1926 – 2000
Last year marked the passing of one of France’s most distinguished herpetologists. Hubert Saint Girons died after a short illness on 18 April 2000 in Nantes, not far from his home at Bohallard, close to the small town of Nozay in the west of France. Hubert’s most significant contribution to New Zealand science was his preparation with colleague Manfred Gabe of a major monograph on the histology of the tuatara, Sphenodon punctatus (Gabe & Saint Girons 1964). To the best of my knowledge Hubert made three visits to New Zealand and on the second of these, in 1978, he was elected an Honorary Fellow of The Royal Society of New Zealand. The address he presented to Society members at that time (introduced by his friend the late Dr Kazimierz Wodzicki) was published later in Tuatara, the journal of the Biological Society of Victoria University of Wellington (Saint Girons 1980). I count myself fortunate in having had the opportunity to meet and work with him on that and a subesquent visit he made to New Zealand in 1984 with his wife Marie-Charlotte. Together we visited the tuatara-inhabited islands Lady Alice Island in the Chickens group and Stephens Island in Cook Strait. Several papers came from our work (Saint Girons et al. 1980; Saint Girons et al. 1986; Saint Girons & Newman 1987; Castanet et al. 1988).
Hubert was born in 1926 and, surprisingly, received no formal academic training. While farming the grounds of his small château at Bohallard, he became fascinated by the local European vipers. He commenced studying them with a passion that he retained for the rest of his life. His work led to him being awarded a doctorate in 1951 (University of Paris) for his research on the reproductive biology and ecology of European vipers. He was then recruited by the Centre National de la Recherche Scientifique (CNRS) and by the age of 36 was promoted to become France’s youngest Directeur de Recherche, the highest grade in the CNRS.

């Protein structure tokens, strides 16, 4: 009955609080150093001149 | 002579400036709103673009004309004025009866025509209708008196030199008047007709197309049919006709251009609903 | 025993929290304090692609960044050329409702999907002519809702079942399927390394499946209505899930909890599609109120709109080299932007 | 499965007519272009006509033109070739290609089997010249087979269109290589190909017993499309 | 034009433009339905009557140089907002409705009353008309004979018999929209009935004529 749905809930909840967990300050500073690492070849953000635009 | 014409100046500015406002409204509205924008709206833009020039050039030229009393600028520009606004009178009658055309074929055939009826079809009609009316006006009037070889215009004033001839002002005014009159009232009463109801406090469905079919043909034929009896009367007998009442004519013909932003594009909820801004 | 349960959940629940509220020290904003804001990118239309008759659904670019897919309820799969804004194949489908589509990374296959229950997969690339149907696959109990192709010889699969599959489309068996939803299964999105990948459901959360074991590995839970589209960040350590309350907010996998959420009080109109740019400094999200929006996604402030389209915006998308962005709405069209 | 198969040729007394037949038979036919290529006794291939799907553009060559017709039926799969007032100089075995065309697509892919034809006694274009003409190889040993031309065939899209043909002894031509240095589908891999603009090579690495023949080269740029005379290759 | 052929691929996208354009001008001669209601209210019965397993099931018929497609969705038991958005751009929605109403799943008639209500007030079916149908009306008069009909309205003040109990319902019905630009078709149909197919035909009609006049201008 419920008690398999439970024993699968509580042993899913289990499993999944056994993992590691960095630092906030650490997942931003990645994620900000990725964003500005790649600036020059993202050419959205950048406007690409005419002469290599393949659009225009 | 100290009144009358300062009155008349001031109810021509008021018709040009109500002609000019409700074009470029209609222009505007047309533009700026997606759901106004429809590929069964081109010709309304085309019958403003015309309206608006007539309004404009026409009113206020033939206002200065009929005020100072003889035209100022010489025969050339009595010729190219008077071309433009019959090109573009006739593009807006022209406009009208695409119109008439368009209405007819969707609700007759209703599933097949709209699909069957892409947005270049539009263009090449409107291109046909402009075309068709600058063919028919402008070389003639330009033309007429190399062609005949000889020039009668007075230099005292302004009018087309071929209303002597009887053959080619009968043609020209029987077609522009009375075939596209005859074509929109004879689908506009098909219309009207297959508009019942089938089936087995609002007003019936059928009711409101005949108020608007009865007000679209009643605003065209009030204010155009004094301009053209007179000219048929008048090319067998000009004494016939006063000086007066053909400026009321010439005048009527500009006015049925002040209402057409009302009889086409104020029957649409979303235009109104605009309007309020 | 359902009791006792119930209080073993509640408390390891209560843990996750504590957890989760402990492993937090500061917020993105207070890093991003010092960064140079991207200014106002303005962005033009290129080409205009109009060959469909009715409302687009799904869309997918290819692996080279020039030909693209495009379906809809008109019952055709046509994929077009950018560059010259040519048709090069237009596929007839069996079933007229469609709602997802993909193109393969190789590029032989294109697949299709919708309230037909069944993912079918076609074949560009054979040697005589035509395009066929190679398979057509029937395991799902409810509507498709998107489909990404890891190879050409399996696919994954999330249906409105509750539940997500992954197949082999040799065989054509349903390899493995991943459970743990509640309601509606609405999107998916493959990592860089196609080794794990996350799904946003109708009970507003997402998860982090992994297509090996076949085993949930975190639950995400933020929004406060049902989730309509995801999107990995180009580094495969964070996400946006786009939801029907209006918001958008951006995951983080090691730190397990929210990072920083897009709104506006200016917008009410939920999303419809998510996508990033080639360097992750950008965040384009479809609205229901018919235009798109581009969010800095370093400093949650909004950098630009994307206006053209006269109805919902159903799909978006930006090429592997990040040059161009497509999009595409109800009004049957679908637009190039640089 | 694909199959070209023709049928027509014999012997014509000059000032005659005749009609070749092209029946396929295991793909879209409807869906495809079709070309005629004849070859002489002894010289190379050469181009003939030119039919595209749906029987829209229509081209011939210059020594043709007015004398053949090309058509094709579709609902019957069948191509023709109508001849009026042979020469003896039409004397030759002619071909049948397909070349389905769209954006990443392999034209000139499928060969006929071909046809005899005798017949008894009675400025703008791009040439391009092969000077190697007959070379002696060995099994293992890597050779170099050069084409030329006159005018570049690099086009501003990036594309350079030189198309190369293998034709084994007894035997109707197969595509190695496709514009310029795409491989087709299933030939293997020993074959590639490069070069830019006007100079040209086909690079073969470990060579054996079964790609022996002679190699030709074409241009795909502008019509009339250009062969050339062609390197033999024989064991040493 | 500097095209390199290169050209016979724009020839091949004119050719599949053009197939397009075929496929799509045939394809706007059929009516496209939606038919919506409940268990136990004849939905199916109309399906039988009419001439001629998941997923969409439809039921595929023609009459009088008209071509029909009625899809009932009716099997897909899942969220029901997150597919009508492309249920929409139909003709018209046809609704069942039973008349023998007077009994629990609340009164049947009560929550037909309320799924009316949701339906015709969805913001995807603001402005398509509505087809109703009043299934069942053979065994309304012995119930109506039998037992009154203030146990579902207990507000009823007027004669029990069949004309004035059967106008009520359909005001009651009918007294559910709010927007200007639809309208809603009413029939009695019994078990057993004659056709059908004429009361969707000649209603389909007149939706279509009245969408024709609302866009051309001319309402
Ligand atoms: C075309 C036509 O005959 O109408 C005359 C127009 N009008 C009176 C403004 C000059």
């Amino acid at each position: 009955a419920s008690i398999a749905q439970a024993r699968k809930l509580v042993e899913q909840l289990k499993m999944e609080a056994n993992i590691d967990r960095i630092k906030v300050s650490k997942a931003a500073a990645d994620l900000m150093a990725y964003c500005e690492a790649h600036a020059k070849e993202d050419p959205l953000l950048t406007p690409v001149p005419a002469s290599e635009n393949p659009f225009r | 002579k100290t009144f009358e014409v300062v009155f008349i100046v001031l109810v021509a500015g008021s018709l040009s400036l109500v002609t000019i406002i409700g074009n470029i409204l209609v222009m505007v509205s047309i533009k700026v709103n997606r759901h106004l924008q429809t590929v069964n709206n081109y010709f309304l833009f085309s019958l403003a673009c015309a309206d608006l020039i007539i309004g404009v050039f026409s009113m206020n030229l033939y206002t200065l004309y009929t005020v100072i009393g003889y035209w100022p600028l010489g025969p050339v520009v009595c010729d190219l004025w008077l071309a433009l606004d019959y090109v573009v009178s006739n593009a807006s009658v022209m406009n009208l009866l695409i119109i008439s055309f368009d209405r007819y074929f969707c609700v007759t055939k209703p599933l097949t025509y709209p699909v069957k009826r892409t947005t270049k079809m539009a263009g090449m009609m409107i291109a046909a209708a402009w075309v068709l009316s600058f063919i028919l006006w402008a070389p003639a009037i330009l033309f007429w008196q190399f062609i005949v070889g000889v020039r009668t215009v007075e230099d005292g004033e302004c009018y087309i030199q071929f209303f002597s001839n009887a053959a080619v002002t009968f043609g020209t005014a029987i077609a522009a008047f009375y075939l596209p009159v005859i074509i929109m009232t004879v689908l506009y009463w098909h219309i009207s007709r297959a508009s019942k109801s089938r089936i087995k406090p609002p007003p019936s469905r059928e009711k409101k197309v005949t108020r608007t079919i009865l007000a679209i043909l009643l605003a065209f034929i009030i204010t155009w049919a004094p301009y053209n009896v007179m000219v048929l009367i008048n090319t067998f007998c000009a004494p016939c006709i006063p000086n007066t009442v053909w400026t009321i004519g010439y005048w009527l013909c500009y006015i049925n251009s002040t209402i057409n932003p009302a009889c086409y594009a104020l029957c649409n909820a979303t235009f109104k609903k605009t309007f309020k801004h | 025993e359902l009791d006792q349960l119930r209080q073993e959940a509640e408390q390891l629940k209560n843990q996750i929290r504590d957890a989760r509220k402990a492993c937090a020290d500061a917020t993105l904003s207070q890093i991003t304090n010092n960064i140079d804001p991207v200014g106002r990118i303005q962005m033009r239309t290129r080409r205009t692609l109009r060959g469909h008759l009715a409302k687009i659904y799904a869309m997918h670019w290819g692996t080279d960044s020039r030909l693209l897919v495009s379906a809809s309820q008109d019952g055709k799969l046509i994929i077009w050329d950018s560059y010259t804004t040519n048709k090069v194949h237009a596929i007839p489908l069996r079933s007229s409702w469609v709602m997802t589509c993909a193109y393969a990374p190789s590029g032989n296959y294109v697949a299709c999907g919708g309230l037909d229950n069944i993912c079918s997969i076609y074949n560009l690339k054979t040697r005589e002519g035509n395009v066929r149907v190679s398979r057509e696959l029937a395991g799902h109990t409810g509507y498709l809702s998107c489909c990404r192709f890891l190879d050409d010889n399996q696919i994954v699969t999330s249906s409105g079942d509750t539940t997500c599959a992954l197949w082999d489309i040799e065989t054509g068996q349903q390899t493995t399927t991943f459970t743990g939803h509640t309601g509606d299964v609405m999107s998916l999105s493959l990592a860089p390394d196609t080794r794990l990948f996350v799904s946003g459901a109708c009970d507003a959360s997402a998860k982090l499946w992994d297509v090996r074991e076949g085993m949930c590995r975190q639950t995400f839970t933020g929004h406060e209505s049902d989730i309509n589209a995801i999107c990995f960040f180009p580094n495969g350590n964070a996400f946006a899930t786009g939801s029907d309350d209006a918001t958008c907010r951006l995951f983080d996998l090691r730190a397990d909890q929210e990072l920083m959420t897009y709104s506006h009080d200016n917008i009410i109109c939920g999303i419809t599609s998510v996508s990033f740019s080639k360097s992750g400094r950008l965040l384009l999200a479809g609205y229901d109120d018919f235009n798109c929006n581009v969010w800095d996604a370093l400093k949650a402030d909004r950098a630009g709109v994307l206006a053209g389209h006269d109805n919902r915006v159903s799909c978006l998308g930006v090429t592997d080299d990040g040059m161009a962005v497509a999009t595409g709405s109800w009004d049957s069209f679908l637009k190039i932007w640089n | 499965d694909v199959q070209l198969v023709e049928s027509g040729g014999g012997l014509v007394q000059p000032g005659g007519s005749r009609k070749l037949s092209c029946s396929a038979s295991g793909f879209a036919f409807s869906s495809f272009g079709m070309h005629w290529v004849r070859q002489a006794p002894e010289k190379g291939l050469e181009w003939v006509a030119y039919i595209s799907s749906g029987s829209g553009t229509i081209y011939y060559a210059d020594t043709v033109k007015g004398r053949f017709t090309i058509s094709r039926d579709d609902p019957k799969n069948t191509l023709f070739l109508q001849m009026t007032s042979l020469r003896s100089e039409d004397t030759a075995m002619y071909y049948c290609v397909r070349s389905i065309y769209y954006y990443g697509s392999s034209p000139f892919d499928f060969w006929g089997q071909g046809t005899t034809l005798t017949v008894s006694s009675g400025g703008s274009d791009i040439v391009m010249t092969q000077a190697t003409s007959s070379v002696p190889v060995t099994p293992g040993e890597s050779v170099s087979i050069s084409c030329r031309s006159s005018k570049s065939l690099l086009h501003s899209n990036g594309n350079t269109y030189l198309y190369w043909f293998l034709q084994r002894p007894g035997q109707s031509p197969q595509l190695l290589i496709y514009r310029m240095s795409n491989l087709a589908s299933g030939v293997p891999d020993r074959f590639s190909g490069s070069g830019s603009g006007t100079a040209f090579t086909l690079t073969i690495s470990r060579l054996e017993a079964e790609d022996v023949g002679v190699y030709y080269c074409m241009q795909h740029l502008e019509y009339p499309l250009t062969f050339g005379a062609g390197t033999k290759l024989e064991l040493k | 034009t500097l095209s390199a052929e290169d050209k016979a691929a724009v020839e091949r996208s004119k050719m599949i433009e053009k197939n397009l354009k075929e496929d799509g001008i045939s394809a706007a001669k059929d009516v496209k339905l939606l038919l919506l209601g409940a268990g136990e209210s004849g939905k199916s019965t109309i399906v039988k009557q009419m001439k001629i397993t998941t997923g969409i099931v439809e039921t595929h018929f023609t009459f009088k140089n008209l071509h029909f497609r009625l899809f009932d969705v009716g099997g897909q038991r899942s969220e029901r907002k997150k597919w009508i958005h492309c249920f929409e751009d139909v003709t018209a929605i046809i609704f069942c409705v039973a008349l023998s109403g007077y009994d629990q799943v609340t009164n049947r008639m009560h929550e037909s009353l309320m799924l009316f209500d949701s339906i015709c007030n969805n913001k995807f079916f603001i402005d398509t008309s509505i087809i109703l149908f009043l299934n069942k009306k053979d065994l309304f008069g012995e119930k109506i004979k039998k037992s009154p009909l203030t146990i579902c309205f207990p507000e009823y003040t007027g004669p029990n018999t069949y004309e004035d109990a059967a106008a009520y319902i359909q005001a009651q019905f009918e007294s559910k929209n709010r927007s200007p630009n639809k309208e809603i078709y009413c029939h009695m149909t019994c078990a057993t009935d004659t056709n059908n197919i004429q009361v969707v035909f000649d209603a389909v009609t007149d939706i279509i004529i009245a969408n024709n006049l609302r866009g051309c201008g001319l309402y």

As Directeur de Recherche au CNRS he worked for many years at the Centre d’Ecologie at Brunoy, before moving to his base laboratory at the Université Pierre et Marie Curie in the Laboratoire d’Evolution des Etres Organisés in Boulevard Raspail in Paris. From there he spent half of each year conducting detailed histological studies, and the other half mostly at Bohallard carrying out field work.
A feature of his career was his ability to change from one field to another, mastering each new discipline in turn. His early studies were done in collaboration with Manfred Gabe, perhaps one of the world’s finest histologists, and he learnt many of the exemplary skills that he employed in his morphological research directly from Gabe. Not only did they publish on the histology of tuatara, they produced a series of detailed accounts of the cytology of the nasal cavity and Jacobson’s Organ of many reptiles. Hubert’s work on the cellular structure and secretory capacity of the pituitary gland of reptiles laid the groundwork for later experimental studies by other scientists.